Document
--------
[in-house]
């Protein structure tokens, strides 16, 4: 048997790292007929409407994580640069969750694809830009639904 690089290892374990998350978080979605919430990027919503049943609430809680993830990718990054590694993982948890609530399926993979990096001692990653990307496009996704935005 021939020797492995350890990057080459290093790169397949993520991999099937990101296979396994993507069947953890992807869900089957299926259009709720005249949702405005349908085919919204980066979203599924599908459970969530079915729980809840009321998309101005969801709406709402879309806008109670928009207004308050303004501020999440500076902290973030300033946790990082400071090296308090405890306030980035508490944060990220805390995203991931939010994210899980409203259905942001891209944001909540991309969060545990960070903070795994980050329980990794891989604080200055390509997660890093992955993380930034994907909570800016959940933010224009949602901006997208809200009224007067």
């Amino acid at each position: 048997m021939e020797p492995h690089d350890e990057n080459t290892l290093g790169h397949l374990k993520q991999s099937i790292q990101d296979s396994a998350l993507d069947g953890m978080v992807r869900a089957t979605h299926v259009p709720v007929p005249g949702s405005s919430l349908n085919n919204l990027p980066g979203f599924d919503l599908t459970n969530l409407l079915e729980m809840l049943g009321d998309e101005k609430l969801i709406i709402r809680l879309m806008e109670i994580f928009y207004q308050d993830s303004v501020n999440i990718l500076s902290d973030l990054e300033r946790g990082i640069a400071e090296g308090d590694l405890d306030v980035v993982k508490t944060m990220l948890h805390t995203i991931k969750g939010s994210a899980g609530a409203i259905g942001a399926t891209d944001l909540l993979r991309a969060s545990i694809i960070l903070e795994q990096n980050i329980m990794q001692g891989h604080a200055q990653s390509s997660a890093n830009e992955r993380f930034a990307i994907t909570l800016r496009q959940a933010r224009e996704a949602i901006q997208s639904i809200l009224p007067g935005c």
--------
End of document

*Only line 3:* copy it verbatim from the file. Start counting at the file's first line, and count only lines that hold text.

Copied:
């Amino acid at each position: 048997m021939e020797p492995h690089d350890e990057n080459t290892l290093g790169h397949l374990k993520q991999s099937i790292q990101d296979s396994a998350l993507d069947g953890m978080v992807r869900a089957t979605h299926v259009p709720v007929p005249g949702s405005s919430l349908n085919n919204l990027p980066g979203f599924d919503l599908t459970n969530l409407l079915e729980m809840l049943g009321d998309e101005k609430l969801i709406i709402r809680l879309m806008e109670i994580f928009y207004q308050d993830s303004v501020n999440i990718l500076s902290d973030l990054e300033r946790g990082i640069a400071e090296g308090d590694l405890d306030v980035v993982k508490t944060m990220l948890h805390t995203i991931k969750g939010s994210a899980g609530a409203i259905g942001a399926t891209d944001l909540l993979r991309a969060s545990i694809i960070l903070e795994q990096n980050i329980m990794q001692g891989h604080a200055q990653s390509s997660a890093n830009e992955r993380f930034a990307i994907t909570l800016r496009q959940a933010r224009e996704a949602i901006q997208s639904i809200l009224p007067g935005c």